In the US and other markets, car insurance quotes are often partly linked to credit scores. In some respects that is logical, since the proposer may well be looking to set up a direct debit to pay the premium monthly. So the ability to pay and the payment history of the individual, actually does matter.
But in terms of actual risk overall in a particular post/zip code, is a low credit score REALLY a true indicator of car damage, accidents or theft incidents? The answer is no, and in the US market in particular this credit scoring system can also have a race element to it. In short, areas dominated by BAME people can be classed as poor credit zones and that has a knock-on effect regarding auto insurance.
But moves are afoot to end this discrimination. With Biden-Harris in the White House the time is perfect for new laws, and AI systems that ignore ethnicity or geo-located, zonal credit scores. Technology now gives insurers and brokers more data than ever before on driver behaviour, car location, speed, favourite routes to work etc. So the argument that quotes should be based on anything beyond car and driver data, plus claims history, is increasingly weak, and some might say, totally outdated.
Here’s some news from Root Insurance;
A new consumer report exposes the harmful effect of a credit score-based auto insurance system on millions of consumers, particularly communities of color. Released by app-based car insurer Root Insurance, Credit Scores and Car Insurance: How unfair pricing practices discriminate against millions of drivers, illustrates how discriminatory pricing practices employed by the industry today force historically underserved communities to pay more for car insurance.
This report is the culmination of a national survey of 1,003 U.S. adults and in-depth discussions with consumers, academic experts, and industry stakeholders. Among its top findings, the report shows:
- 66% of the general American population are not aware that credit score is a factor in auto insurance calculations, including 74% of those with lower credit and 70% or Hispanic/Latinx people. However, once aware of this practice, more than half (63%) agree that using credit score to price car insurance is completely unfair.
- 82% of Americans expect premiums to be based on driving record; just 6% think credit score should be an important factor.
- 35% of Americans are unable to afford essentials because of their premiums.
- Those with poor or average credit are 2.2 times more likely than those with a good credit score to say they have a difficult time applying for and purchasing car insurance.
“Ultimately, a person’s credit score isn’t a good measure of their driving behavior,” says Alex Timm, co-founder and CEO of Root Insurance. “With efforts to combat systemic discrimination picking up steam in Washington, DC and state capitols across the country, eliminating credit-based pricing in auto insurance would be an important step towards creating a fairer system for millions of Americans and save drivers money.”
“We’re at a pivotal point where things are going to be different,” said Dr. Jerome Williams, Rutgers University Distinguished Professor. “Companies that continue to exploit and treat consumers unfairly, will eventually see consumers start to exit and voice their concerns. It’s going to hurt the company, and sometimes it will hurt the company so much that it’s tough to turn it around.”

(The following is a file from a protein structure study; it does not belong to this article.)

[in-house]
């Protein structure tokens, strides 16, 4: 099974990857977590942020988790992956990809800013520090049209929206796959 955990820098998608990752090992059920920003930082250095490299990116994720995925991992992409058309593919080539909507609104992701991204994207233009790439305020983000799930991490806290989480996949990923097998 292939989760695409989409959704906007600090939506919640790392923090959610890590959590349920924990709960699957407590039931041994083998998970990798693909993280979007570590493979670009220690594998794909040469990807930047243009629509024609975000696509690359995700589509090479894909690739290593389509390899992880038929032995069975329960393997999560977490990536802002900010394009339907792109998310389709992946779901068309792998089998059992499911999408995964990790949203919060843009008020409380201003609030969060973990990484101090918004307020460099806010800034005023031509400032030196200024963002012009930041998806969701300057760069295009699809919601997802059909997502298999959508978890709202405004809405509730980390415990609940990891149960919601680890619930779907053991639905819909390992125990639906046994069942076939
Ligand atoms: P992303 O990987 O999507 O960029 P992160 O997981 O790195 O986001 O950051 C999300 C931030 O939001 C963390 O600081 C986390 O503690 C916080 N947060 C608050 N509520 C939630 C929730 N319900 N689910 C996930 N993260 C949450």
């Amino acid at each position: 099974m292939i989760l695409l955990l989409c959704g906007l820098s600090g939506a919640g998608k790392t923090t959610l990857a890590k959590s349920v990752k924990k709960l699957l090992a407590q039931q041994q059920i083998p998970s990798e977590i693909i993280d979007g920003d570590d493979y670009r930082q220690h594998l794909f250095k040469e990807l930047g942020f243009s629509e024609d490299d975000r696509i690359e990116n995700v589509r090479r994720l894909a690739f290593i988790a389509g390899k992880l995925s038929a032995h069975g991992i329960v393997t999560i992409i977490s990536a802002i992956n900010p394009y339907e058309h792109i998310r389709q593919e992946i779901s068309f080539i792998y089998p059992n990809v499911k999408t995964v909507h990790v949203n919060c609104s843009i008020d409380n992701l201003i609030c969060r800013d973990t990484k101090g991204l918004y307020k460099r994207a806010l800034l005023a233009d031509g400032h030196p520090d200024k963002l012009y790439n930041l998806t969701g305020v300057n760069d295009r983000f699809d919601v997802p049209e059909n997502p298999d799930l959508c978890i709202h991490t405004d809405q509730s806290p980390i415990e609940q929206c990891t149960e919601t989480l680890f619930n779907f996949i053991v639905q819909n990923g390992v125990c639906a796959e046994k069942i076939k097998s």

Despite the near-universal reliance on cars, nearly two-thirds of Americans aren’t even aware that their credit score is a factor in auto insurance or how it may discriminate against them. The report explains how credit scores determined through factors such as credit history and usage, disproportionately hurts underserved communities including immigrants, those with large medical bills, and communities of color. Given that drivers with lower credit scores can pay up to $1,500 more in average annual premiums, this practice only widens the wealth gap and perpetuates systemic inequities embedded in society.
“It’s just life things like rent, food and gas—and yes, car insurance…that are hard to keep up,” said Daniela, a 24-year-old mother in Washington D.C. who continues to struggle with poor credit caused by her first credit card when she was 18.
With 35% no longer able to afford to pay for car insurance because of the pandemic, the report points to the need for urgent industry-wide change. Calling on the industry and policymakers to phase out credit scores from pricing decision-making, the report points to reform efforts already underway across the country, most notably in Washington State, where legislation to end the practice of using credit score in determining rates has been introduced as well as Root’s own pledge to eliminate credit scores as a factor in its car insurance pricing model.
“If I could pay less for car insurance, I could put that money toward my business. And if (my business) grows, I could put more money back toward my health,” said Shawna, a 27-year-old business-owner living with diabetes who reports skipping doses of insulin to afford necessities like car insurance.
The report, along with more information, resources and stories about the impact of credit-based pricing are available on http://www.dropthescore.com/.